The information required by SB1316 for bloggers to provide monthly makes Senator Brodeur’s comparison to lobbyists an unfounded attempt at justification. Most of the information, including the author, the blog cite, the blogger’s employer, are all readily available facts that can be found easily by any interested party. The only aspect that may not be so obtainable is the amount paid to the blogger. There is no true rationale for why such information would be necessary to provide to anyone. Whether a person shares a valid opinion or acts as a mouthpiece to spew a script drummed up by his or her boss is a choice they may freely make. Whether a person shares their opinion for free or for a multifigure salary gives no credence to the accuracy or validity of their stance.
In fact, Senator Brodeur’s tweet defending SB1316 and stating that the bill “gives voters clarity as to who is influencing their elected officials” raises the gaze that a blogger’s paycheck will be used to discredit them. It is every individual’s duty in a democracy to be informed citizens. It is every individual’s duty to consume and critique media. It is every individual’s duty to account for potential bias. It is not the government’s job to collect information to potentially discredit opinions it does not agree with. Furthermore, the definition given to “blog” in SB1316 means individuals will be registered for their opinions, not for misreporting or providing inaccurate information.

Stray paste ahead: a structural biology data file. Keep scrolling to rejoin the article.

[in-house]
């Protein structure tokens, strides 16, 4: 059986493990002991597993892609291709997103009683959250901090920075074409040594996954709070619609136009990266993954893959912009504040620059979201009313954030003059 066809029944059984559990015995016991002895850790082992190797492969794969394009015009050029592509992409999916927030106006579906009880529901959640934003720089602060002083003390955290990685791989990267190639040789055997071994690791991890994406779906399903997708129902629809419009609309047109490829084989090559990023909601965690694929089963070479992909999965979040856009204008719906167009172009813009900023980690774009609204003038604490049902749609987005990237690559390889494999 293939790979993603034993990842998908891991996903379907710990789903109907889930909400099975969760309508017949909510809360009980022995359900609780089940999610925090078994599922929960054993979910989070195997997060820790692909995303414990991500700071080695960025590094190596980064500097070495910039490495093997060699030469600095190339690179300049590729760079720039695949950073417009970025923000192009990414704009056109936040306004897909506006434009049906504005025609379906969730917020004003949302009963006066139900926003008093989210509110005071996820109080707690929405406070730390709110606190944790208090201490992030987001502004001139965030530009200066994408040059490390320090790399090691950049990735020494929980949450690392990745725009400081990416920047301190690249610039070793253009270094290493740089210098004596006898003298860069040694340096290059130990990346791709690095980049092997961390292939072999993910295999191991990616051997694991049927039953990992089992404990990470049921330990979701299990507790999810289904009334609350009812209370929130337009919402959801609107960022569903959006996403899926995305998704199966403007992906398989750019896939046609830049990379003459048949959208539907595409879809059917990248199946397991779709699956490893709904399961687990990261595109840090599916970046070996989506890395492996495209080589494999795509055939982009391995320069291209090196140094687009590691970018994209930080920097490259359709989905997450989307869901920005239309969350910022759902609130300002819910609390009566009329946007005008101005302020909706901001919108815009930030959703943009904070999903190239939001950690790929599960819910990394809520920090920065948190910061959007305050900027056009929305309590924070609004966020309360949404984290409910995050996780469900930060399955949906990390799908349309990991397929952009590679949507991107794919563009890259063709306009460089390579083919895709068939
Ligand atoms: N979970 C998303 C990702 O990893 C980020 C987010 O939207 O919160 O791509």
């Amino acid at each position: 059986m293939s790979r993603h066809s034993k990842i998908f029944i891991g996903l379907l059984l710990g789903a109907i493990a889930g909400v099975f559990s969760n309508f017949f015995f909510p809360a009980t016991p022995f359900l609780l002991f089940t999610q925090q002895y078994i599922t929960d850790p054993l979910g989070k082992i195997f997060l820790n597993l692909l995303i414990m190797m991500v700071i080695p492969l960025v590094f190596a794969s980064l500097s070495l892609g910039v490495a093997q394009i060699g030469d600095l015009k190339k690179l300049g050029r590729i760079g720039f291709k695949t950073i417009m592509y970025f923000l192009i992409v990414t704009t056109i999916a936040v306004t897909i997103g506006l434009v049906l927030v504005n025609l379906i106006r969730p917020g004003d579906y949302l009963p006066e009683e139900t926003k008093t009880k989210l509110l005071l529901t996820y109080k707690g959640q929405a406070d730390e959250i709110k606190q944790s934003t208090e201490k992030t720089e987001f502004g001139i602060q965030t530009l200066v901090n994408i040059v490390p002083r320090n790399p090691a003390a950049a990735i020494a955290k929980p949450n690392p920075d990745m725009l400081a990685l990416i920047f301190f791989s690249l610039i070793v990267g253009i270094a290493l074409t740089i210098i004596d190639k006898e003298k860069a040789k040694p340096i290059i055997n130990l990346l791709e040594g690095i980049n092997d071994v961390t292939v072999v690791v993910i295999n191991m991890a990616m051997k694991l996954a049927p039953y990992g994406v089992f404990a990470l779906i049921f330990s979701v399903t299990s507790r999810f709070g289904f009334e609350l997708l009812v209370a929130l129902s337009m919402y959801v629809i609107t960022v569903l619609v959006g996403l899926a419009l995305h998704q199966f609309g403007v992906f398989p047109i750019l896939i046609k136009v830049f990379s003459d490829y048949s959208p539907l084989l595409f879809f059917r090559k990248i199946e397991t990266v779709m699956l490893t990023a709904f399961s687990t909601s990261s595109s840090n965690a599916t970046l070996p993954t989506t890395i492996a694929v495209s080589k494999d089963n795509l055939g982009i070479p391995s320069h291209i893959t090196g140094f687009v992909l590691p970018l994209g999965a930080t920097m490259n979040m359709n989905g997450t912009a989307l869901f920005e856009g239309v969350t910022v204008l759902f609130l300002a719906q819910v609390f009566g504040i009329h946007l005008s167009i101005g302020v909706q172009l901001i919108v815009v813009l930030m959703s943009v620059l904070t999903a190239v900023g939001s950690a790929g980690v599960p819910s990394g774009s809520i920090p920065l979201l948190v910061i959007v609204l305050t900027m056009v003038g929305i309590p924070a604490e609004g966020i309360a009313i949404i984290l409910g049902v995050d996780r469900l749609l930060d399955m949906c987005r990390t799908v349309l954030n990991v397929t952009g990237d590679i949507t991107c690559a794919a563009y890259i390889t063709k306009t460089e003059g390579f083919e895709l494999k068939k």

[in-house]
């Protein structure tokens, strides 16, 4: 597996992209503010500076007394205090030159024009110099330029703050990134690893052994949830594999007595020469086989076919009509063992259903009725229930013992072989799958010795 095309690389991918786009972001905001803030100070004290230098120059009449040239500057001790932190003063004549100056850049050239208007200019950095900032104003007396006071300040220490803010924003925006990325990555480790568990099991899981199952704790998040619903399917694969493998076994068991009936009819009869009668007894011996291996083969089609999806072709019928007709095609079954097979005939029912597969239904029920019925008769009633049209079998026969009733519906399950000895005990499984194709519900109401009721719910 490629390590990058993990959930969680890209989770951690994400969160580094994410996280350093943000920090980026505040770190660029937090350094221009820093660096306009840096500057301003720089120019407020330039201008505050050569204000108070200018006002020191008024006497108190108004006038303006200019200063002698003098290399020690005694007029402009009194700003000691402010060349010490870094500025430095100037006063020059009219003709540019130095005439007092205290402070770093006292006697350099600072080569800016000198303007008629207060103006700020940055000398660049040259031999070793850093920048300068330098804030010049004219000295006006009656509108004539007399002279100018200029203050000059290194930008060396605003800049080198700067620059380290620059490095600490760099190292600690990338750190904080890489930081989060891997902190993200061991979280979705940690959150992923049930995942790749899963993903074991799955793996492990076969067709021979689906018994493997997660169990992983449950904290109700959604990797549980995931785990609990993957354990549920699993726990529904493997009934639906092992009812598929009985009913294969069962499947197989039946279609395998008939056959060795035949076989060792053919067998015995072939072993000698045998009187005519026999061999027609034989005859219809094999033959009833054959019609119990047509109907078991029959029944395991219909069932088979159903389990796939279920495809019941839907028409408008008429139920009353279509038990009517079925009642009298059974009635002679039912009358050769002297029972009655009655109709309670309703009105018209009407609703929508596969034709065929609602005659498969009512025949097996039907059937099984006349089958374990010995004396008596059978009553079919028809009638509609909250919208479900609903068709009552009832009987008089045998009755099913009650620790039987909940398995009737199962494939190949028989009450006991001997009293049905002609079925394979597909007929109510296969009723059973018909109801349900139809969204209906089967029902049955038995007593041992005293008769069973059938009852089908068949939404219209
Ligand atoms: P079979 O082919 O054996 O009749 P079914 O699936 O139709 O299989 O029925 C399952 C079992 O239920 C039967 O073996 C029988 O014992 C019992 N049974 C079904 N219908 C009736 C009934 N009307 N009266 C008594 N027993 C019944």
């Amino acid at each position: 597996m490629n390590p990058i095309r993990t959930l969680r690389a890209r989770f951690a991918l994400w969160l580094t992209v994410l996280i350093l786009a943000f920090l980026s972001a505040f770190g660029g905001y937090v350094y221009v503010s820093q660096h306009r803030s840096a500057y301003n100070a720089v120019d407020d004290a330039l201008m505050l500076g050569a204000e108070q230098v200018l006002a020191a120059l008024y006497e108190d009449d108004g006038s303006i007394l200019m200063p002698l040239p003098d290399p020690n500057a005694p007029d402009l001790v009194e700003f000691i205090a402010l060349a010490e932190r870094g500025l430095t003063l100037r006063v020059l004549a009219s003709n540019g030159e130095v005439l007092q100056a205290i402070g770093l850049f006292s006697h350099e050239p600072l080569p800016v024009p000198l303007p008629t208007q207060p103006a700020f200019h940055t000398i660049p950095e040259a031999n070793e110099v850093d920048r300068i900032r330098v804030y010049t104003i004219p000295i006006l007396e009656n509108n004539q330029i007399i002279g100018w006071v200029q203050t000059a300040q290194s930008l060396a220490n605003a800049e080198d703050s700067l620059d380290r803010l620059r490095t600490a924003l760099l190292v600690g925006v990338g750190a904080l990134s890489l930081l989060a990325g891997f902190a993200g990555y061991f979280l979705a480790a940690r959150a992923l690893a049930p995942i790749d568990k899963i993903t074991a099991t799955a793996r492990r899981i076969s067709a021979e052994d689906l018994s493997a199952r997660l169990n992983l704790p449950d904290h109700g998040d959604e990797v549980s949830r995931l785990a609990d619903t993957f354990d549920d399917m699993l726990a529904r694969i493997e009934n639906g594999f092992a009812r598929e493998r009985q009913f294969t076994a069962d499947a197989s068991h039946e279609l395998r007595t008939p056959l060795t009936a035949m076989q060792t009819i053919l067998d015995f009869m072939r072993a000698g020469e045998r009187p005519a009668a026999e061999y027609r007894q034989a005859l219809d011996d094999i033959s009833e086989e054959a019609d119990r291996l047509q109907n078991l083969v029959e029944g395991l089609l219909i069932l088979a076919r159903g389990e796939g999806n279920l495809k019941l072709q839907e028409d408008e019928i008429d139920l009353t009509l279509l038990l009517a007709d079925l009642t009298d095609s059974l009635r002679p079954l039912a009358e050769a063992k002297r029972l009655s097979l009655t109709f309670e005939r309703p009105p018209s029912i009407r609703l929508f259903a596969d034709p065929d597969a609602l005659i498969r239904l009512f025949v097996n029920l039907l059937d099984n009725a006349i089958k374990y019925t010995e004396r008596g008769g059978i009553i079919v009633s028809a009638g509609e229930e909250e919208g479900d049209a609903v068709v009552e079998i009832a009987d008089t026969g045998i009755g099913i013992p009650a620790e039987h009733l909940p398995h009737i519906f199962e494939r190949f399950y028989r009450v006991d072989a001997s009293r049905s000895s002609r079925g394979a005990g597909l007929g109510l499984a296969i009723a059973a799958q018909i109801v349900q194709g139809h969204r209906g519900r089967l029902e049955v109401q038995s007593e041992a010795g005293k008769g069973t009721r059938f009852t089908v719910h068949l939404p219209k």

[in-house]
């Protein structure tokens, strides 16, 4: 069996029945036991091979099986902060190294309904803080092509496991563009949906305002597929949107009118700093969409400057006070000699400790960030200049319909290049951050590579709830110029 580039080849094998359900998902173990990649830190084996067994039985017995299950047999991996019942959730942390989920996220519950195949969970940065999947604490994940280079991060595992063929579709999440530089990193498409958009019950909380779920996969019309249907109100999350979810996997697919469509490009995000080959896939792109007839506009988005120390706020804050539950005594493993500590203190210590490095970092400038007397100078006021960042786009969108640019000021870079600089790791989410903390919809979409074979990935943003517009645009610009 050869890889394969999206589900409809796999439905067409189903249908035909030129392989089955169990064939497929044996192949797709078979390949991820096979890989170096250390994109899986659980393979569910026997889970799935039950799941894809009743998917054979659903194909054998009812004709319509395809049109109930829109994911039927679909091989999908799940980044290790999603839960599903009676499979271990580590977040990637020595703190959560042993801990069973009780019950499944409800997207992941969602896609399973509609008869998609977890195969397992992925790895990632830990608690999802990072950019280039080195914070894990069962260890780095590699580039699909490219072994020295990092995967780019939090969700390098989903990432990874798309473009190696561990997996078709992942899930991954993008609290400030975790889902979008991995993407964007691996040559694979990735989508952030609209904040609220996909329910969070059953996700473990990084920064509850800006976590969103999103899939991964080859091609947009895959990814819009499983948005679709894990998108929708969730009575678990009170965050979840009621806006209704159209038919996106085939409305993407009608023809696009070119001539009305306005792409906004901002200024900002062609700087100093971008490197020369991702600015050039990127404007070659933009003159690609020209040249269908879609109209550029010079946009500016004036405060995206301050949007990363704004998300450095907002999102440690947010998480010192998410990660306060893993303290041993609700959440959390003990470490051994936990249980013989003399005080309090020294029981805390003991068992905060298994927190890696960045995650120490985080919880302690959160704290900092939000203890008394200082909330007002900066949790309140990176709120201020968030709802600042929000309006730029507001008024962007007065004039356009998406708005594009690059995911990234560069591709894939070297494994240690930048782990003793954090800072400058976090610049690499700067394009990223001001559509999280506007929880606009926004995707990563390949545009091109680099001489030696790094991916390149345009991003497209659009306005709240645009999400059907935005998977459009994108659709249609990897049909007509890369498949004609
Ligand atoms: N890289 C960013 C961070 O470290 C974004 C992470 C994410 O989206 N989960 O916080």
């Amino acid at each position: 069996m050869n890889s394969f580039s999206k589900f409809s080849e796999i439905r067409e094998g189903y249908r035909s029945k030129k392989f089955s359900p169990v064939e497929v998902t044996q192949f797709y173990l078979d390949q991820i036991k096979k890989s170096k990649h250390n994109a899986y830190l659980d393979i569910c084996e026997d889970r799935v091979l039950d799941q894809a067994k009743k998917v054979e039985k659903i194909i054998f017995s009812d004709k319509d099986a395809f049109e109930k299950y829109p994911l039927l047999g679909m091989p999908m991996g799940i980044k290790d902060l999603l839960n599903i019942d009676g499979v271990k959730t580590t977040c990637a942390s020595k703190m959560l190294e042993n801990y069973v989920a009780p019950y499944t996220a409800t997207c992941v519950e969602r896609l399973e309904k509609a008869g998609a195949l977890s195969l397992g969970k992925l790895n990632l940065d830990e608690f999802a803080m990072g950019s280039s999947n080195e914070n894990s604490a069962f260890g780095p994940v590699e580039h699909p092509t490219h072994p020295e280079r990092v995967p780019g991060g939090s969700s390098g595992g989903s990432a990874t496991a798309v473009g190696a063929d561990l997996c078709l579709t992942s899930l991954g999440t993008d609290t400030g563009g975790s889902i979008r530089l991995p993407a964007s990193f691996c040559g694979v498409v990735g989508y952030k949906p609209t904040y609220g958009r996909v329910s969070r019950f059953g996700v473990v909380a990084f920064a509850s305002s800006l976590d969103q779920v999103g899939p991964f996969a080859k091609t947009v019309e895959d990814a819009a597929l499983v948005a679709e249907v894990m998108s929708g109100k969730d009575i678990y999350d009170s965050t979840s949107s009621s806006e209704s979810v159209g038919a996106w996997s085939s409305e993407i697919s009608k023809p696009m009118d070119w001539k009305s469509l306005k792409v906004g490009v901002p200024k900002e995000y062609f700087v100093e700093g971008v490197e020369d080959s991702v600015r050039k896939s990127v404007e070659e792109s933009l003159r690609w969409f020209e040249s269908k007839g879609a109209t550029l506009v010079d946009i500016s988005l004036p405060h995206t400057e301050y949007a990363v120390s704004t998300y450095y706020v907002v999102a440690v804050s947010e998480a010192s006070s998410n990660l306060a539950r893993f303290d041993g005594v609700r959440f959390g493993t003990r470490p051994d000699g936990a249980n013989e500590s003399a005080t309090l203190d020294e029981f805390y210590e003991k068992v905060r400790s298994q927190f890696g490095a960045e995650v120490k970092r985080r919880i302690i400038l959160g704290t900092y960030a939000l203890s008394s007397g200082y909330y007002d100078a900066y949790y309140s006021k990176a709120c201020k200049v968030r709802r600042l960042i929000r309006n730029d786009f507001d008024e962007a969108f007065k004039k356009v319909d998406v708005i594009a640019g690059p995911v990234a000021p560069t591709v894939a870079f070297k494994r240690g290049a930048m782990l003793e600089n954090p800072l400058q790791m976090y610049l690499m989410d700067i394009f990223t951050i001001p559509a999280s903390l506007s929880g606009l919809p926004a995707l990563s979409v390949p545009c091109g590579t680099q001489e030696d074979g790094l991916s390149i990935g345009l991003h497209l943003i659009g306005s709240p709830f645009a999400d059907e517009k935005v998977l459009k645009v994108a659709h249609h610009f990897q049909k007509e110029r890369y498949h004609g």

A blogger is not a lobbyist. The former’s only capital is held in the participation of public discussion to debate and influence voters’ ideology. The latter’s is in actual financial capital, which can be used to strongly influence candidates to take specific stances through campaign contributions. The Internet through social media, with all its flaws, has allowed for the public forum to expand to nearly all people, regardless of income or status, giving access audience to an audience of voters and legislatures once reserved for the ultrawealthy and powerful. Senator Brodeur’s SB1316 is a dangerous precedent against the First Amendment, comparable to legislation found in authoritarian countries. His justification for the bill is a veiled attempt at using the state government’s power to discredit individuals from sharing their opinions freely and openly.